Initial United States Forces - Afghanistan (USFOR-A) Assessment
IV. A Strategy for Success
Success will be achieved when GIRoA has earned the support of the powerful Afghan people and effectively controls its own territory. This will not come easily or quickly. It is realistic to expect that Afghan and coalition casualties will increase until GIRoA and ISAF regain the initiative. ISAF's strategy to defeat the insurgency and achieve this end state, based on an in-depth analysis of the nature of the conflict, includes four major pillars:
- ISAF will become radically more integrated and partnered with the ANSF to enable a more rapid expansion of their capacity and responsibility for security.
- ISAF will place support to responsive and accountable governance, including sub- national and community governance, on par with security.
- ISAF's operations will focus first on gaining the initiative and reversing the momentum of the insurgency.
- ISAF will prioritize available resources to those critical areas where the population is most threatened.
1. Increase partnership with the ANSF to increase size and capabilities
Radically Expanded and Embedded Partnering. Success will require trust-based, expanded partnering with the ANSF with assigned relationships at all echelons to improve effectiveness of the ANSF. Neither the ANA nor the ANP is sufficiently effective. ISAF must place far more emphasis on ANSF development in every aspect of daily operations. ISAF will integrate headquarters and enablers with ANA units to execute a full partnership, with the shared goal of working together to bring security to the Afghan people. ISAF units will physically co-locate with the ANSF, establish the same battle-rhythm, and plan and execute operations together. This initiative will increase ANSF force quality and accelerate their ownership of Afghanistan's security.
Accelerated Growth. The Afghan National Army (ANA) must accelerate growth to the present target strength of 134,000 by Fall 2010, with the institutional flexibility to continue that growth to a new target ceiling of 240,000. The target strength of the Afghan National Police (ANP) must be raised to 160,000. This will require additional mentors, trainers, partners and funds through an expanded participation by GIRoA, the support of ISAF, and the resources of troop contributing and donor nations.
The ANP suffers from a lack of training, leaders, resources, equipment, and mentoring. Effective policing is inhibited by the absence of a working system of justice or dispute resolution; poor pay has also encouraged corruption. Substantial reform with appropriate resources -- and possibly even new authorities -- are critically important and must not be delayed.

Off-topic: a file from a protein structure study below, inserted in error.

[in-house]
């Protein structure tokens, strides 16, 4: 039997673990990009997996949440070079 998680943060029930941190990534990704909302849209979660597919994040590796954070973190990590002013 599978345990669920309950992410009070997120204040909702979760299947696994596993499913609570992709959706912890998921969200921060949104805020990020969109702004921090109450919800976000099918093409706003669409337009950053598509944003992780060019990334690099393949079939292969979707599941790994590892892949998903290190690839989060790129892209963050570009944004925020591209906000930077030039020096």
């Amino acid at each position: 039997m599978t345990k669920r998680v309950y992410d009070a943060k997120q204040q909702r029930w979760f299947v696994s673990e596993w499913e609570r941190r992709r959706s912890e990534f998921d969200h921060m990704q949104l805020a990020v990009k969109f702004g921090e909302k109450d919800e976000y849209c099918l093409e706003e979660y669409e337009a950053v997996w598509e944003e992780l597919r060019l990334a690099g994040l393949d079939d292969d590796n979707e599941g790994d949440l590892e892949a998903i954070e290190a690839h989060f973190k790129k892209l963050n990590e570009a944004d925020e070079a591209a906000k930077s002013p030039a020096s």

GIRoA and ISAF will evaluate the utility of using locally-based security initiatives such as the Afghan Public Protection Program (AP3), where appropriate conditions exist, to create village-level indigenous security in partnership with GIRoA and local shuras.
Detainee Operations. Effective detainee operations are essential to success. The ability to remove insurgents from the battlefield is critical to effective protection of the population. Further, the precision demanded in effective counterinsurgency operations must be intelligence-driven; detainee operations are a critical part of this. Getting the right information and evidence from those detained in military operations is also necessary to support rule of law and reintegration programs and help ensure that only insurgents are detained and civilians are not unduly affected.
Detainee operations are both complex and politically sensitive. There are strategic vulnerabilities in a non-Afghan system. By contrast, an Afghan system reinforces their sense of sovereignty and responsibility. As always, the detention process must be effective in providing key intelligence and avoid 'catch and release' approaches that endanger coalition and ANSF forces. It is therefore imperative to evolve to a more holistic model centered on an Afghan-run system. This will require a comprehensive system that addresses the entire "life-cycle" and extends from point of capture to eventual reintegration or prosecution.
ISAF has completed a full review of current detainee policies and practices with recommendations for substantial revisions to complement ISAF's revised strategy. Key elements of a new detention policy should include transferring responsibility for long- term detention of insurgents to GIRoA, establishing procedures with GIRoA for ISAF access to detainees for interrogation within the bounds of national caveats, application of counter-radicalization and disengagement practices, and training of ISAF forces to better collect intelligence for continued operations and evidence for prosecution in the Afghan judicial system. Afghanistan must develop detention capabilities and operations that respect the Afghan people. A failure to address GIRoA incapacity in this area presents a serious risk to the mission.
2. Facilitating Afghan governance and mitigating the effects of malign actors